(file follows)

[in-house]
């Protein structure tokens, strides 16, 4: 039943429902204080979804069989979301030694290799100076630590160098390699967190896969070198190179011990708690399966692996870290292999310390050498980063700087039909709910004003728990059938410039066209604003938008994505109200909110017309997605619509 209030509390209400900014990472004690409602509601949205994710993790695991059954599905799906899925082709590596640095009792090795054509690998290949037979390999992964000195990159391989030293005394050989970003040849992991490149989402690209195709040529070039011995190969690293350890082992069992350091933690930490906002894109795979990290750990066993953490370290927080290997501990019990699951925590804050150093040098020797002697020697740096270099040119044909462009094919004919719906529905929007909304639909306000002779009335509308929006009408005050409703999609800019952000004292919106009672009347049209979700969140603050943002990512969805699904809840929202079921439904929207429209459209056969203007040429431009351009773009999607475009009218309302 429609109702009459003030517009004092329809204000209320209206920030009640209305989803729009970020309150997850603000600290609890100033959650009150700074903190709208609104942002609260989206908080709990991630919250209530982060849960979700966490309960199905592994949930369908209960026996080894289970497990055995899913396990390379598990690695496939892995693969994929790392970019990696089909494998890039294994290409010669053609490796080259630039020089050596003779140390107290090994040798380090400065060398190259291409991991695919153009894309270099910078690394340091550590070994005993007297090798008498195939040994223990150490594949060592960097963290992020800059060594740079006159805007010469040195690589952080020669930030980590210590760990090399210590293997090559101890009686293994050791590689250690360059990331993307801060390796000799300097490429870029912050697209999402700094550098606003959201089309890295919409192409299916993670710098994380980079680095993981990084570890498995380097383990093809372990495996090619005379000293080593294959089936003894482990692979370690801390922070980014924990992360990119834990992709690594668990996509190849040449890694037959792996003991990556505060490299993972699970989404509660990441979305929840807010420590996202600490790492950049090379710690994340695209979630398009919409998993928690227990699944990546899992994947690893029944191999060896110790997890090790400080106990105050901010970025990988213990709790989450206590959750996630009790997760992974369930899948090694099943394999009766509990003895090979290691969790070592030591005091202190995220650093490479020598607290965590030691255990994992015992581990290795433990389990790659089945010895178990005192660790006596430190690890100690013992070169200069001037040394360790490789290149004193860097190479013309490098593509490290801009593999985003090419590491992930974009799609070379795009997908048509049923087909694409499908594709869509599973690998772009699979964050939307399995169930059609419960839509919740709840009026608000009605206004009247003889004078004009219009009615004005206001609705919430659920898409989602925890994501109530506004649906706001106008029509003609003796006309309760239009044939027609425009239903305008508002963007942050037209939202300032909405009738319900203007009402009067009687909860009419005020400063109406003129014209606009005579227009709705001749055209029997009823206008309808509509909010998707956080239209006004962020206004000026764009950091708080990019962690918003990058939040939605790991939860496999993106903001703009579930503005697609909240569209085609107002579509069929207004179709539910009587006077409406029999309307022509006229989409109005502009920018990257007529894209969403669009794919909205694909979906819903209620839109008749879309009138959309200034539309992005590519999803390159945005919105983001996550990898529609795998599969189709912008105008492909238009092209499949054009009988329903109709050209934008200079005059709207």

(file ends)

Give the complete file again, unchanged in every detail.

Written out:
[in-house]
């Protein structure tokens, strides 16, 4: 039943429902204080979804069989979301030694290799100076630590160098390699967190896969070198190179011990708690399966692996870290292999310390050498980063700087039909709910004003728990059938410039066209604003938008994505109200909110017309997605619509 209030509390209400900014990472004690409602509601949205994710993790695991059954599905799906899925082709590596640095009792090795054509690998290949037979390999992964000195990159391989030293005394050989970003040849992991490149989402690209195709040529070039011995190969690293350890082992069992350091933690930490906002894109795979990290750990066993953490370290927080290997501990019990699951925590804050150093040098020797002697020697740096270099040119044909462009094919004919719906529905929007909304639909306000002779009335509308929006009408005050409703999609800019952000004292919106009672009347049209979700969140603050943002990512969805699904809840929202079921439904929207429209459209056969203007040429431009351009773009999607475009009218309302 429609109702009459003030517009004092329809204000209320209206920030009640209305989803729009970020309150997850603000600290609890100033959650009150700074903190709208609104942002609260989206908080709990991630919250209530982060849960979700966490309960199905592994949930369908209960026996080894289970497990055995899913396990390379598990690695496939892995693969994929790392970019990696089909494998890039294994290409010669053609490796080259630039020089050596003779140390107290090994040798380090400065060398190259291409991991695919153009894309270099910078690394340091550590070994005993007297090798008498195939040994223990150490594949060592960097963290992020800059060594740079006159805007010469040195690589952080020669930030980590210590760990090399210590293997090559101890009686293994050791590689250690360059990331993307801060390796000799300097490429870029912050697209999402700094550098606003959201089309890295919409192409299916993670710098994380980079680095993981990084570890498995380097383990093809372990495996090619005379000293080593294959089936003894482990692979370690801390922070980014924990992360990119834990992709690594668990996509190849040449890694037959792996003991990556505060490299993972699970989404509660990441979305929840807010420590996202600490790492950049090379710690994340695209979630398009919409998993928690227990699944990546899992994947690893029944191999060896110790997890090790400080106990105050901010970025990988213990709790989450206590959750996630009790997760992974369930899948090694099943394999009766509990003895090979290691969790070592030591005091202190995220650093490479020598607290965590030691255990994992015992581990290795433990389990790659089945010895178990005192660790006596430190690890100690013992070169200069001037040394360790490789290149004193860097190479013309490098593509490290801009593999985003090419590491992930974009799609070379795009997908048509049923087909694409499908594709869509599973690998772009699979964050939307399995169930059609419960839509919740709840009026608000009605206004009247003889004078004009219009009615004005206001609705919430659920898409989602925890994501109530506004649906706001106008029509003609003796006309309760239009044939027609425009239903305008508002963007942050037209939202300032909405009738319900203007009402009067009687909860009419005020400063109406003129014209606009005579227009709705001749055209029997009823206008309808509509909010998707956080239209006004962020206004000026764009950091708080990019962690918003990058939040939605790991939860496999993106903001703009579930503005697609909240569209085609107002579509069929207004179709539910009587006077409406029999309307022509006229989409109005502009920018990257007529894209969403669009794919909205694909979906819903209620839109008749879309009138959309200034539309992005590519999803390159945005919105983001996550990898529609795998599969189709912008105008492909238009092209499949054009009988329903109709050209934008200079005059709207």